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Genome Editing Using Mammalian Haploid Cells

Laboratory of Genome Science, Biosignal Genome Resource Center, Institute for Molecular and Cellular Regulation, Gunma University, 3-39-15 Showa-machi, Maebashi, Gunma 371-8512, Japan
Author to whom correspondence should be addressed.
Academic Editor: Mark Richter
Int. J. Mol. Sci. 2015, 16(10), 23604-23614;
Received: 14 August 2015 / Revised: 14 September 2015 / Accepted: 28 September 2015 / Published: 1 October 2015
(This article belongs to the Special Issue Genome Editing)
Haploid cells are useful for studying gene functions because disruption of a single allele can cause loss-of-function phenotypes. Recent success in generating haploid embryonic stem cells (ESCs) in mice, rats, and monkeys provides a new platform for simple genetic manipulation of the mammalian genome. Use of haploid ESCs enhances the genome-editing potential of the CRISPR/Cas system. For example, CRISPR/Cas was used in haploid ESCs to generate multiple knockouts and large deletions at high efficiency. In addition, genome-wide screening is facilitated by haploid cell lines containing gene knockout libraries. View Full-Text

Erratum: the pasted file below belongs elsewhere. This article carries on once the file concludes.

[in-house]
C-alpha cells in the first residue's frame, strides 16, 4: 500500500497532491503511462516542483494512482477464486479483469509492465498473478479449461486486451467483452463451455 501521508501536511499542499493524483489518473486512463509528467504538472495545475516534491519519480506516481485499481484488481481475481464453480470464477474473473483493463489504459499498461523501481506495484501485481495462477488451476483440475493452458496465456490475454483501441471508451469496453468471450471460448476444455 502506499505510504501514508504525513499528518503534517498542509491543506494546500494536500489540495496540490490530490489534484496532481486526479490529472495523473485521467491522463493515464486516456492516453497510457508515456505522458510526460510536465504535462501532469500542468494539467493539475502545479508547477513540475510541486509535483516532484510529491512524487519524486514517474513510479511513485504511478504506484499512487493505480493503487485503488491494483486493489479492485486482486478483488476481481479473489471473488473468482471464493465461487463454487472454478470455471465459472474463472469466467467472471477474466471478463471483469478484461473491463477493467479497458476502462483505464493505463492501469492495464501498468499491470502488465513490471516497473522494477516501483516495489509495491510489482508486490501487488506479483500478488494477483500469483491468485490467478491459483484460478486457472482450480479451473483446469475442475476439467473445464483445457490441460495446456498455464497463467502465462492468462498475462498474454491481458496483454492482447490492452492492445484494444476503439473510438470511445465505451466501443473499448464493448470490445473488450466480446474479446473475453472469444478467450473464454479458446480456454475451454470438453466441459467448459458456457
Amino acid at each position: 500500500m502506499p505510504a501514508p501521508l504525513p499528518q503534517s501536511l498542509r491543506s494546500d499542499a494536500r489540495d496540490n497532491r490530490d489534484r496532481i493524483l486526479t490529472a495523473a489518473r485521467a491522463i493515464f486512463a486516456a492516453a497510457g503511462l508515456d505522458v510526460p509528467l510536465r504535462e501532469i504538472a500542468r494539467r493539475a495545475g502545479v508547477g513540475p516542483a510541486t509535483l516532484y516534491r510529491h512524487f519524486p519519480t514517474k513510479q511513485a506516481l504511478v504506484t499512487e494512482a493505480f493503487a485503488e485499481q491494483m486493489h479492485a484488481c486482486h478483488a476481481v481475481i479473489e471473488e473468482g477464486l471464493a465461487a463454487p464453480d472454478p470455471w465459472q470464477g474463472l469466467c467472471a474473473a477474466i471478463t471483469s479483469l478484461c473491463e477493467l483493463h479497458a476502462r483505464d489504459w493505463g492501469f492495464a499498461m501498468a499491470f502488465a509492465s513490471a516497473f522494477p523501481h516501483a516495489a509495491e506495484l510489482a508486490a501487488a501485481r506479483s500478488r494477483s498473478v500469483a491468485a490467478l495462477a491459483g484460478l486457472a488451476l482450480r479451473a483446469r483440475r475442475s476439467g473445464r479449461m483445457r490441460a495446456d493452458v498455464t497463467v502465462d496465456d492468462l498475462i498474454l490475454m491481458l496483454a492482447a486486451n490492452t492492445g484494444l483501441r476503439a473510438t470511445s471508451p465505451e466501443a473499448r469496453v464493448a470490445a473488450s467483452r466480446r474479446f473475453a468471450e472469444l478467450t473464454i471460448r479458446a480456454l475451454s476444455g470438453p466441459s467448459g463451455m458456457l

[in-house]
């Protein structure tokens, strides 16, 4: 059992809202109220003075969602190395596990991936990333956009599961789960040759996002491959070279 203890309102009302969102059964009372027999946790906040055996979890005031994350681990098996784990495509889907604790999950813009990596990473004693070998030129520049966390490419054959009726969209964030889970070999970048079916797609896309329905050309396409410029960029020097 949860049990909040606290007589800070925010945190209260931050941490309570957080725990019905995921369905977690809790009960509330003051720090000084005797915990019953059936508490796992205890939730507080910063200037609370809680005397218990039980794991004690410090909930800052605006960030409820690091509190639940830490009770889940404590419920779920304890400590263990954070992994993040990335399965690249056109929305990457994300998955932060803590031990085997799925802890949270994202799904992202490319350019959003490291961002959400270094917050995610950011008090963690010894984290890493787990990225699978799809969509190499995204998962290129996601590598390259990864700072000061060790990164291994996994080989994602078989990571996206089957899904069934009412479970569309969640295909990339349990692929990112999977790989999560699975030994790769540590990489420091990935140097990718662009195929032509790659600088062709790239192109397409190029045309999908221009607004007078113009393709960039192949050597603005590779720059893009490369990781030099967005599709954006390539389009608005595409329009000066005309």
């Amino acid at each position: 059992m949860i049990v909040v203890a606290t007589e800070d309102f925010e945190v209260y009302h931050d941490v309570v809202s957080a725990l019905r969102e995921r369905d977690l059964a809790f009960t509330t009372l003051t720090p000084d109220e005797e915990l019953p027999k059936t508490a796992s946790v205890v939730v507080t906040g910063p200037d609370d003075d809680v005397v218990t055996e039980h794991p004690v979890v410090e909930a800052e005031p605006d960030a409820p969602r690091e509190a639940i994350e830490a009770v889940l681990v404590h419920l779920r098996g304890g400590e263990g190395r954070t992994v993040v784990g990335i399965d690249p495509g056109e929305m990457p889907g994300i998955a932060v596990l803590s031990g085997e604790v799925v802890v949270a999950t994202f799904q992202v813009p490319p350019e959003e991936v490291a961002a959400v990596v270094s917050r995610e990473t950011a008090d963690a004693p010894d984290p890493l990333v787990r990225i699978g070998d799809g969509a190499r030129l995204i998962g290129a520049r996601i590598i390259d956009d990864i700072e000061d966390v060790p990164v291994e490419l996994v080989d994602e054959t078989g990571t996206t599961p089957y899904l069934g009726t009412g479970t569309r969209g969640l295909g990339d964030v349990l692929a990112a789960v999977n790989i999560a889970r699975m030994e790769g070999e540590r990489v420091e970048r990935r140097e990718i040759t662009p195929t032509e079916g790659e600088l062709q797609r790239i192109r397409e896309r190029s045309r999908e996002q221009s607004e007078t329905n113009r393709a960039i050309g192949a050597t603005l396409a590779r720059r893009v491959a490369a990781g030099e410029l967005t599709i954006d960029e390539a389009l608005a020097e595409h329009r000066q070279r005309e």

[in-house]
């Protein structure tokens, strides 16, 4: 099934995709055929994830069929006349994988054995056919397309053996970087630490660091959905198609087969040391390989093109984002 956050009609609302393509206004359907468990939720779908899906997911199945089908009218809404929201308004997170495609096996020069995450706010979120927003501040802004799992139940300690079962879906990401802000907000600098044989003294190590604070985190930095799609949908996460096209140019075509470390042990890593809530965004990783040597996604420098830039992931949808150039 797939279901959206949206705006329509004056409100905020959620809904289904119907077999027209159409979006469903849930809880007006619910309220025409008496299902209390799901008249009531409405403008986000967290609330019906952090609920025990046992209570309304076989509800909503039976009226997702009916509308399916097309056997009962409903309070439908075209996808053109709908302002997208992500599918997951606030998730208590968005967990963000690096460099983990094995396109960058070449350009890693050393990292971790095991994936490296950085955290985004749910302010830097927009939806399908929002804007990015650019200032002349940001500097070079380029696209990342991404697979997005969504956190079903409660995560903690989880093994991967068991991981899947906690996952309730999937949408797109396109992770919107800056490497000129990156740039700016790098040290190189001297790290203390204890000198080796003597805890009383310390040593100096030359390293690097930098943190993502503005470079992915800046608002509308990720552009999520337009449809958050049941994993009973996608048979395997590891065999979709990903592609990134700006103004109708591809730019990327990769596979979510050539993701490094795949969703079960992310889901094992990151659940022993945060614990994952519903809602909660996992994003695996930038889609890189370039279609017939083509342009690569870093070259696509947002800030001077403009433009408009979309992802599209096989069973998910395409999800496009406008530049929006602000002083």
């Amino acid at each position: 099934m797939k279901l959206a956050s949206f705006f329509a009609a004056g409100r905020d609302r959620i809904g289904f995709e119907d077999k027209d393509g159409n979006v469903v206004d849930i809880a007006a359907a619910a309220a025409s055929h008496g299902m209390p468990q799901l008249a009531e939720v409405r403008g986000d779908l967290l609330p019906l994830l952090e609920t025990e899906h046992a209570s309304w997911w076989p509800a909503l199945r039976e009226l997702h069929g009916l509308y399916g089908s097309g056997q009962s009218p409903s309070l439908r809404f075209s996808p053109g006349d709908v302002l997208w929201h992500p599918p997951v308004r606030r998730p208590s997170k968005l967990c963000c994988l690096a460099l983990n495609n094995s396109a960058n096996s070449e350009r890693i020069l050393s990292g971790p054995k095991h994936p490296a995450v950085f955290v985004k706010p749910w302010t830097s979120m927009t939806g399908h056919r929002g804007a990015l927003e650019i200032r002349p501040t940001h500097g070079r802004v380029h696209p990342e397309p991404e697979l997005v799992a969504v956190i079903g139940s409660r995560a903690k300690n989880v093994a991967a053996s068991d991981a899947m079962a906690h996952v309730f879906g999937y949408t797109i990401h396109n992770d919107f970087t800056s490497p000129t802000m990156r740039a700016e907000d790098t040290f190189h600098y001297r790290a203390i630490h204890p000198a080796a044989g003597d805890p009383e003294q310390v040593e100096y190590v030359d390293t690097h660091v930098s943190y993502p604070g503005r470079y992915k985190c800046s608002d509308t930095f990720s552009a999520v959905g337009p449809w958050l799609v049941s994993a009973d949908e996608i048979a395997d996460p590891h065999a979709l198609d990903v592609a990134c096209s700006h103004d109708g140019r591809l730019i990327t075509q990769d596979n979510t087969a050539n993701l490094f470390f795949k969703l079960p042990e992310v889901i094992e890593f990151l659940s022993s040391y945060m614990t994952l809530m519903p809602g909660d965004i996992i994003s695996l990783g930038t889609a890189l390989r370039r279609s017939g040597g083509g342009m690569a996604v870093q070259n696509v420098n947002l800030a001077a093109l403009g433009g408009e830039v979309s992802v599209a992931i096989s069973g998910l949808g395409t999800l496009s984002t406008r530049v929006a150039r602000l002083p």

Keywords: haploid; embryonic stem cell; CRISPR/Cas haploid; embryonic stem cell; CRISPR/Cas
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Horii, T.; Hatada, I. Genome Editing Using Mammalian Haploid Cells. Int. J. Mol. Sci. 2015, 16, 23604-23614.

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